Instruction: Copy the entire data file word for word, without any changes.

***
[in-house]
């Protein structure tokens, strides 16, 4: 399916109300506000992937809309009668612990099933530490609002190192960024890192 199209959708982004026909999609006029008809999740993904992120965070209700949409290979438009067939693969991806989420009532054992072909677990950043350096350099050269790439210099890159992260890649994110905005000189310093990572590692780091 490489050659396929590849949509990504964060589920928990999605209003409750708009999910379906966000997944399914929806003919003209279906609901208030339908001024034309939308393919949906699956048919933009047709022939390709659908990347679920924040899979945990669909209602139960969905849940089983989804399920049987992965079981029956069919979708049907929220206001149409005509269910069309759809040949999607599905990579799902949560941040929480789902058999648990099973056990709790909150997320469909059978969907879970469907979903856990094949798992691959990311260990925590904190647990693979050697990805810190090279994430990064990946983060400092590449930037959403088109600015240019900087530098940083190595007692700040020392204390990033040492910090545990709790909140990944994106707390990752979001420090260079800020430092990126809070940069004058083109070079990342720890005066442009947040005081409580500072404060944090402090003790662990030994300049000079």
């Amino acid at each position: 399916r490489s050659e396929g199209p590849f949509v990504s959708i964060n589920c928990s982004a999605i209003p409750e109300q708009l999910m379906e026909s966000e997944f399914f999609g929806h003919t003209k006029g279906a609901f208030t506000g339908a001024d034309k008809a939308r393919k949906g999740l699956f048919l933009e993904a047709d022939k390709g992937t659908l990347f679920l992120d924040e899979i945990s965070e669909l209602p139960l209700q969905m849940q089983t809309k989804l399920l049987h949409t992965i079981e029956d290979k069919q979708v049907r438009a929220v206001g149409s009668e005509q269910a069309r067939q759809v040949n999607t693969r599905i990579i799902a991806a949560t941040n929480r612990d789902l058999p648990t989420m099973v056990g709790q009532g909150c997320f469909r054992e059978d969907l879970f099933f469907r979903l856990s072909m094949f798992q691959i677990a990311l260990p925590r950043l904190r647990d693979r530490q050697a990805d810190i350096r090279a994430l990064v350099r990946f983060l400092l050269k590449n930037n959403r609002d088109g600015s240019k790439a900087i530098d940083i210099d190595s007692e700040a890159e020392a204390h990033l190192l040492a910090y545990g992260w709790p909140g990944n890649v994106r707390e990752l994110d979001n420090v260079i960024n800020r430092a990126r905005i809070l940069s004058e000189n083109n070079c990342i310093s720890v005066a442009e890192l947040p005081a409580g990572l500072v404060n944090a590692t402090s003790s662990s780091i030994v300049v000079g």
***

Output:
[in-house]
């Protein structure tokens, strides 16, 4: 399916109300506000992937809309009668612990099933530490609002190192960024890192 199209959708982004026909999609006029008809999740993904992120965070209700949409290979438009067939693969991806989420009532054992072909677990950043350096350099050269790439210099890159992260890649994110905005000189310093990572590692780091 490489050659396929590849949509990504964060589920928990999605209003409750708009999910379906966000997944399914929806003919003209279906609901208030339908001024034309939308393919949906699956048919933009047709022939390709659908990347679920924040899979945990669909209602139960969905849940089983989804399920049987992965079981029956069919979708049907929220206001149409005509269910069309759809040949999607599905990579799902949560941040929480789902058999648990099973056990709790909150997320469909059978969907879970469907979903856990094949798992691959990311260990925590904190647990693979050697990805810190090279994430990064990946983060400092590449930037959403088109600015240019900087530098940083190595007692700040020392204390990033040492910090545990709790909140990944994106707390990752979001420090260079800020430092990126809070940069004058083109070079990342720890005066442009947040005081409580500072404060944090402090003790662990030994300049000079």
């Amino acid at each position: 399916r490489s050659e396929g199209p590849f949509v990504s959708i964060n589920c928990s982004a999605i209003p409750e109300q708009l999910m379906e026909s966000e997944f399914f999609g929806h003919t003209k006029g279906a609901f208030t506000g339908a001024d034309k008809a939308r393919k949906g999740l699956f048919l933009e993904a047709d022939k390709g992937t659908l990347f679920l992120d924040e899979i945990s965070e669909l209602p139960l209700q969905m849940q089983t809309k989804l399920l049987h949409t992965i079981e029956d290979k069919q979708v049907r438009a929220v206001g149409s009668e005509q269910a069309r067939q759809v040949n999607t693969r599905i990579i799902a991806a949560t941040n929480r612990d789902l058999p648990t989420m099973v056990g709790q009532g909150c997320f469909r054992e059978d969907l879970f099933f469907r979903l856990s072909m094949f798992q691959i677990a990311l260990p925590r950043l904190r647990d693979r530490q050697a990805d810190i350096r090279a994430l990064v350099r990946f983060l400092l050269k590449n930037n959403r609002d088109g600015s240019k790439a900087i530098d940083i210099d190595s007692e700040a890159e020392a204390h990033l190192l040492a910090y545990g992260w709790p909140g990944n890649v994106r707390e990752l994110d979001n420090v260079i960024n800020r430092a990126r905005i809070l940069s004058e000189n083109n070079c990342i310093s720890v005066a442009e890192l947040p005081a409580g990572l500072v404060n944090a590692t402090s003790s662990s780091i030994v300049v000079g």